The protruding of one or both eyes is known as proptosis or exophthalmos. Contacting a doctor can help you get the proper medical attention for your cause.

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Proptosis, or exophthalmos, is the medical term for a protruding eyeball. It’s referred to as bilateral proptosis if it affects both your eyes or unilateral proptosis if it only affects one eye.

A wide range of medical conditions can cause proptosis, but it’s most commonly caused by thyroid eye disease (TED). Infections, tumors, and injuries are some of the other potential causes.

Keep reading to learn more about proptosis including its typical symptoms, causes, and treatment.

Proptosis is a bulging or protruding of one or both of your eyeballs. Generally, a diagnosis of proptosis involves an eye protrusion of more than 2 millimeters. TED is the most common cause.

About 1 in 3 people with proptosis in one eye have excessively high thyroid hormone levels. About 9 in 10 cases of bilateral proptosis are linked to hormonal abnormalities.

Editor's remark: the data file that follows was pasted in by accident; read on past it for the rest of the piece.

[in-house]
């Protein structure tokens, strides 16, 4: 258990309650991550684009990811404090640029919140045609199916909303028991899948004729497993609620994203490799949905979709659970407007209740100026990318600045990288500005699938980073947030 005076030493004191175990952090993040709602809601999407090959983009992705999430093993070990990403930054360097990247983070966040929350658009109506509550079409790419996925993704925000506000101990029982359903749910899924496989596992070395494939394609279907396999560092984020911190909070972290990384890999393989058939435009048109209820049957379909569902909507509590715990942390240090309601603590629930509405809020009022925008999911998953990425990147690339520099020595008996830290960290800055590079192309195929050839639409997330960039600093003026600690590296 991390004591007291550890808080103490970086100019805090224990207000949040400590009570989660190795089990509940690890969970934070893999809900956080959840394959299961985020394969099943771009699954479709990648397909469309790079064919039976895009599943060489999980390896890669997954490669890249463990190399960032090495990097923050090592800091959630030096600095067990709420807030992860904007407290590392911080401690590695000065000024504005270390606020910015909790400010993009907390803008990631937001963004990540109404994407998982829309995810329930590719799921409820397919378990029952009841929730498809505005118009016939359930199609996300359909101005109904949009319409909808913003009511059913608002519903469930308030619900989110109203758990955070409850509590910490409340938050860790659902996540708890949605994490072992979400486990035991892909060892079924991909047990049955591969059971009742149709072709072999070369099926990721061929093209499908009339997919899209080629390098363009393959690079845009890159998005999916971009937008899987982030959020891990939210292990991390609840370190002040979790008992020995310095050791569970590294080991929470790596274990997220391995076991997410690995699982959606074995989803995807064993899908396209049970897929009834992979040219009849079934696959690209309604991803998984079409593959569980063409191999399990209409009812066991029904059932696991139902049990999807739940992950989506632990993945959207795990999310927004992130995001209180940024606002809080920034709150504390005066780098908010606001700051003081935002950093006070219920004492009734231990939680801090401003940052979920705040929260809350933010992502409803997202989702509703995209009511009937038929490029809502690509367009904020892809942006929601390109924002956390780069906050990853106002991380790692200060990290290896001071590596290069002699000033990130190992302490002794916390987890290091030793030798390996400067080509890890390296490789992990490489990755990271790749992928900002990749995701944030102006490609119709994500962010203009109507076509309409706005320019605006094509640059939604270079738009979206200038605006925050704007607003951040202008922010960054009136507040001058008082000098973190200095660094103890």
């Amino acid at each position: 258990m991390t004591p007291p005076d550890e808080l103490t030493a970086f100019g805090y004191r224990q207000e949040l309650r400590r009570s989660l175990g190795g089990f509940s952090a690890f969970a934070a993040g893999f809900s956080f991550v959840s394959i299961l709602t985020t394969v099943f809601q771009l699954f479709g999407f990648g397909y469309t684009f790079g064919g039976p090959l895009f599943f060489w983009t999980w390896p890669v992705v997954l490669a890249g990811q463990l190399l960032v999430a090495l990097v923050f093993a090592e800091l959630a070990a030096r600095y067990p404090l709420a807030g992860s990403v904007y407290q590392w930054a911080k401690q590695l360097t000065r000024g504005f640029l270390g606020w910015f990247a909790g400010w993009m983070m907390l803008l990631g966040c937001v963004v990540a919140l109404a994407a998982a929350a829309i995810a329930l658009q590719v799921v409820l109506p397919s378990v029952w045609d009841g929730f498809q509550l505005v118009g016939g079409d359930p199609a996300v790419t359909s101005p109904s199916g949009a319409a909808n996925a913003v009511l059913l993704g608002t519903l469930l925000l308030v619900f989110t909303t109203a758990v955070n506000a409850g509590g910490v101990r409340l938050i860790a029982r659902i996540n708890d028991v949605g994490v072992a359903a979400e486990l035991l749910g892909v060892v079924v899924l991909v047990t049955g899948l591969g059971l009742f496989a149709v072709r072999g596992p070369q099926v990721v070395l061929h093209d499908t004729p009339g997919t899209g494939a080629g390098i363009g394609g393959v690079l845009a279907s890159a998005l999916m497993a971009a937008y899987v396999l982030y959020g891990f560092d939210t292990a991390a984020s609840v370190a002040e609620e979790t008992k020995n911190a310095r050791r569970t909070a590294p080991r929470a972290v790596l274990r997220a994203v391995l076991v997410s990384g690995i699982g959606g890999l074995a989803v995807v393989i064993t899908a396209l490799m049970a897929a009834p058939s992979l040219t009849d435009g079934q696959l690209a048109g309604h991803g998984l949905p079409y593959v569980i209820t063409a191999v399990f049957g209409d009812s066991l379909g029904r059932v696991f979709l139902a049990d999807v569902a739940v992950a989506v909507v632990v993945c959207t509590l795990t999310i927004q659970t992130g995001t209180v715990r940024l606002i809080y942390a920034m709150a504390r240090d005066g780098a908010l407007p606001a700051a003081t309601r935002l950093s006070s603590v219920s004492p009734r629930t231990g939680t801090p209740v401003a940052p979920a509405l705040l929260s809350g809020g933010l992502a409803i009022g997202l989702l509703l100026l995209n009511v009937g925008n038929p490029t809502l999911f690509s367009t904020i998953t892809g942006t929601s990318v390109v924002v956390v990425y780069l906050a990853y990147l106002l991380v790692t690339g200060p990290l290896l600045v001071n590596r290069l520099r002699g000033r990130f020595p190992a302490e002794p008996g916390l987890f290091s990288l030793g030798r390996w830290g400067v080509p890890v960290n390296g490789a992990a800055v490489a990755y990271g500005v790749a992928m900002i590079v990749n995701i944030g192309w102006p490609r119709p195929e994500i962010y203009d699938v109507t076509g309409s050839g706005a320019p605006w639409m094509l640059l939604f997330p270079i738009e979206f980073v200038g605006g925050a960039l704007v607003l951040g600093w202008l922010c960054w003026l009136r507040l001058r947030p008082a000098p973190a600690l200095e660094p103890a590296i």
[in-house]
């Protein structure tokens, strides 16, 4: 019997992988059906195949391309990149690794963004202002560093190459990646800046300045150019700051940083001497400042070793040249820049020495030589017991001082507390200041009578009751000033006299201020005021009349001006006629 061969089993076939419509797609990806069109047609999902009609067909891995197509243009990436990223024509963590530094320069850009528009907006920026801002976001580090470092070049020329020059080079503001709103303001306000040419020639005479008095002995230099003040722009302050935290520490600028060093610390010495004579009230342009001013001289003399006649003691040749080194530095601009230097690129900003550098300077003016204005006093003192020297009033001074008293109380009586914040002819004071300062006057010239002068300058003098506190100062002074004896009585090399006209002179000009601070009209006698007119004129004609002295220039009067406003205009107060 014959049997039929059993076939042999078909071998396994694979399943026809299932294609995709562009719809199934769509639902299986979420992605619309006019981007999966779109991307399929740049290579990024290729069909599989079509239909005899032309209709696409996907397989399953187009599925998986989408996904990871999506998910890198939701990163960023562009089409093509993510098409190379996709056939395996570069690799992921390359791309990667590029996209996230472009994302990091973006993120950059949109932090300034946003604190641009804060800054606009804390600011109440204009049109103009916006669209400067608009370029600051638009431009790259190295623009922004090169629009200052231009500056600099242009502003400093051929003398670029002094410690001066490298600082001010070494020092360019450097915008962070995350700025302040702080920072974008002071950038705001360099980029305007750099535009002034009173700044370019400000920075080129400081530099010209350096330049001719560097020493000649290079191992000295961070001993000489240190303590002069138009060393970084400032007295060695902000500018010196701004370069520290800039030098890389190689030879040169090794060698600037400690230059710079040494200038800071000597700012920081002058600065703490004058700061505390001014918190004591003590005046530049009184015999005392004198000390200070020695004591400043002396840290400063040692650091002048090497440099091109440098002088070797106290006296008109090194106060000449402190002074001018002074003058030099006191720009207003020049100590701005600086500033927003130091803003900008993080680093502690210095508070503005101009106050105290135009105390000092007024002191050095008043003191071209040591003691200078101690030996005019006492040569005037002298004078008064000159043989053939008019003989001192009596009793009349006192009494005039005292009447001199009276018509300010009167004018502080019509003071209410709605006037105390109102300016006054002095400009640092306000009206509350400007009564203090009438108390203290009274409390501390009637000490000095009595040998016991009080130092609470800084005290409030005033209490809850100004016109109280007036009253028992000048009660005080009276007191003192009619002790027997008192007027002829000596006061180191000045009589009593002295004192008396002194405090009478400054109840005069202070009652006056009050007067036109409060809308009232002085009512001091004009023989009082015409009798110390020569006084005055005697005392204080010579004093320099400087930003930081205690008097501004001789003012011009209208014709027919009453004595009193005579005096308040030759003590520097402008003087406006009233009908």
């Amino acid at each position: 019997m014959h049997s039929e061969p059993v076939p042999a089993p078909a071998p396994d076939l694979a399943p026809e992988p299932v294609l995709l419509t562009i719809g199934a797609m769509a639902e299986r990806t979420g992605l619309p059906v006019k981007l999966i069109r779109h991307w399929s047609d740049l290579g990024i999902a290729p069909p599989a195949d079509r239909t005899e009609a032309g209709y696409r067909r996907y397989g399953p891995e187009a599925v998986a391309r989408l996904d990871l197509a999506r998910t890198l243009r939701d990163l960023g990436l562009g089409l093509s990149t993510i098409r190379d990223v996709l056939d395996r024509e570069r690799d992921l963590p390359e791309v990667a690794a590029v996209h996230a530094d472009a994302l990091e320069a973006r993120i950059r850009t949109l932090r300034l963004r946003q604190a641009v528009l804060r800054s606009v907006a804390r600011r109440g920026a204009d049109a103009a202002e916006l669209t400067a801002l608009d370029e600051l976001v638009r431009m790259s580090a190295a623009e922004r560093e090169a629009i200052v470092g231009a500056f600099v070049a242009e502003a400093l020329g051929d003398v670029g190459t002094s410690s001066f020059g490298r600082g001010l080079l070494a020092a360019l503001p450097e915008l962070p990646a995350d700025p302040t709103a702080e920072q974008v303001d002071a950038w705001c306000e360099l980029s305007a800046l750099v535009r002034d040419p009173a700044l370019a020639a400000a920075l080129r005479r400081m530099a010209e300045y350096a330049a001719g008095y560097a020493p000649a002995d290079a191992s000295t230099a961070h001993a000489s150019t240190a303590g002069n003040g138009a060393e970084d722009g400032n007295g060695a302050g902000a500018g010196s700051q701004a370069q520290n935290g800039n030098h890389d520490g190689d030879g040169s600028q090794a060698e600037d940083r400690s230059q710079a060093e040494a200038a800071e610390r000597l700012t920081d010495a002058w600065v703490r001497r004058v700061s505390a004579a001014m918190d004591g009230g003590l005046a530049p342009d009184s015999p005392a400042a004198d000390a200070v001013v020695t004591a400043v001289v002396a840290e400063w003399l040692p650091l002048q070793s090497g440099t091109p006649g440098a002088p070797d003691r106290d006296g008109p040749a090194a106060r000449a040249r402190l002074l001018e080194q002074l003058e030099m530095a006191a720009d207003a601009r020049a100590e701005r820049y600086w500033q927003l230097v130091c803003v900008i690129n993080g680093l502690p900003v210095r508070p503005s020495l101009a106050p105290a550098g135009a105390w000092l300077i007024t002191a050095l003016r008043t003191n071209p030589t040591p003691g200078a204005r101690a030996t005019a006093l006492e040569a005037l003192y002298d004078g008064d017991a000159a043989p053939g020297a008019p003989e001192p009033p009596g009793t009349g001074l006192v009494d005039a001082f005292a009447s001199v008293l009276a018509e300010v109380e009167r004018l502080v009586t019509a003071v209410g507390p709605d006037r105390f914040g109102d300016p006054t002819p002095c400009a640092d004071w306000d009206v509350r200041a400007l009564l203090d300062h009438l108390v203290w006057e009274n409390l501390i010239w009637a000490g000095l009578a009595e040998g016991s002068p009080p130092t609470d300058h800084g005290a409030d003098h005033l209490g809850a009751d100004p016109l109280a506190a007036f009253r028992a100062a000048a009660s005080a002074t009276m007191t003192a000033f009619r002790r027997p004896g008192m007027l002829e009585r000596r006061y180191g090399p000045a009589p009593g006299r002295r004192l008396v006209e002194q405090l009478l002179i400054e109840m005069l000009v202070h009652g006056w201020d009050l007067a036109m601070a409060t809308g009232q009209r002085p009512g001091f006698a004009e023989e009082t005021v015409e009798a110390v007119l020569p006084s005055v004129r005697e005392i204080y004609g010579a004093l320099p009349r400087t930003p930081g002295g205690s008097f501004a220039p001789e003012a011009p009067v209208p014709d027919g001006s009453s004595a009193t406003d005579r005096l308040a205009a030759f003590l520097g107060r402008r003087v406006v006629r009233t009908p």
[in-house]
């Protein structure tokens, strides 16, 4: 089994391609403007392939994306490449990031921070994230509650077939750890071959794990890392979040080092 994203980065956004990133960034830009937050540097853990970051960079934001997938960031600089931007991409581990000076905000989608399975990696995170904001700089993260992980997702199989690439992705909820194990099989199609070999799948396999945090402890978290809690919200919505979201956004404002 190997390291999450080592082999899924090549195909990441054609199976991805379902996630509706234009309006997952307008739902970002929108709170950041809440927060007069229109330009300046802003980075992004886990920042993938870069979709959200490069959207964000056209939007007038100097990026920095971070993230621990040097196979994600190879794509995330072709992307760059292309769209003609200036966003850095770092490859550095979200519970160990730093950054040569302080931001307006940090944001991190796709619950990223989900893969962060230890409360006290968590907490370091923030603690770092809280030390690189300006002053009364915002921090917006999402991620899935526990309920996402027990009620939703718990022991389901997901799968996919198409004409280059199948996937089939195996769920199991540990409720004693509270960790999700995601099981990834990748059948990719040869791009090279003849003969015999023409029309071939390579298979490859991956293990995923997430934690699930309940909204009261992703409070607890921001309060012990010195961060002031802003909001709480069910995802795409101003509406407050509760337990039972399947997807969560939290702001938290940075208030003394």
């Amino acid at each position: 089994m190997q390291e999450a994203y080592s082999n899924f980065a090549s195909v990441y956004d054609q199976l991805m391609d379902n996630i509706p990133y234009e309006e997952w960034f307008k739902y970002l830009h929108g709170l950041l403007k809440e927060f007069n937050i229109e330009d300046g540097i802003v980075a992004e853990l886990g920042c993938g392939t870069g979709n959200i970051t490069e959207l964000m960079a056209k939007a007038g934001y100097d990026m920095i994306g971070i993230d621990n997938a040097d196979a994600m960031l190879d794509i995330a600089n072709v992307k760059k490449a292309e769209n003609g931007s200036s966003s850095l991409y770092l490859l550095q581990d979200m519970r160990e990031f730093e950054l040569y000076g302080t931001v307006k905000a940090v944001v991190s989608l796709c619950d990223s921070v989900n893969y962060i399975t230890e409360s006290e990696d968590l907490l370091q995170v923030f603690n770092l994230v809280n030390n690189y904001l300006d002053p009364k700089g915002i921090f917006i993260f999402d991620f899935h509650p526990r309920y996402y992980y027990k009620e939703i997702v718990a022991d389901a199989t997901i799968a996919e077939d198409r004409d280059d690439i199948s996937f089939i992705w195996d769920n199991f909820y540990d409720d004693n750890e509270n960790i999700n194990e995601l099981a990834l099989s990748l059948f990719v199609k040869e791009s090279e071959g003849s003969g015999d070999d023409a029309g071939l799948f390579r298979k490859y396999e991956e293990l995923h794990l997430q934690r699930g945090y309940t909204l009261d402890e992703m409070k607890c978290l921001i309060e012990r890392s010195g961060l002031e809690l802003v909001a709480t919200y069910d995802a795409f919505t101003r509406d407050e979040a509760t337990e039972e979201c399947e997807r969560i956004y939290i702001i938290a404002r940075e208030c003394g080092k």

More than 90 percent of people with thyroid-related eye disease experience eyelid retraction, where the upper or lower eyelid is drawn back. In severe cases, eyelid retraction may not allow you to fully close your eye, which can cause eye dryness. Dry eyes put you at risk of developing ulcers or infections that can cause vision loss.

If left untreated, TED can cause optic nerve compression that can lead to permanent vision loss.

Proptosis is also called exophthalmos, which comes from the Greek words that mean “bulging eyes.”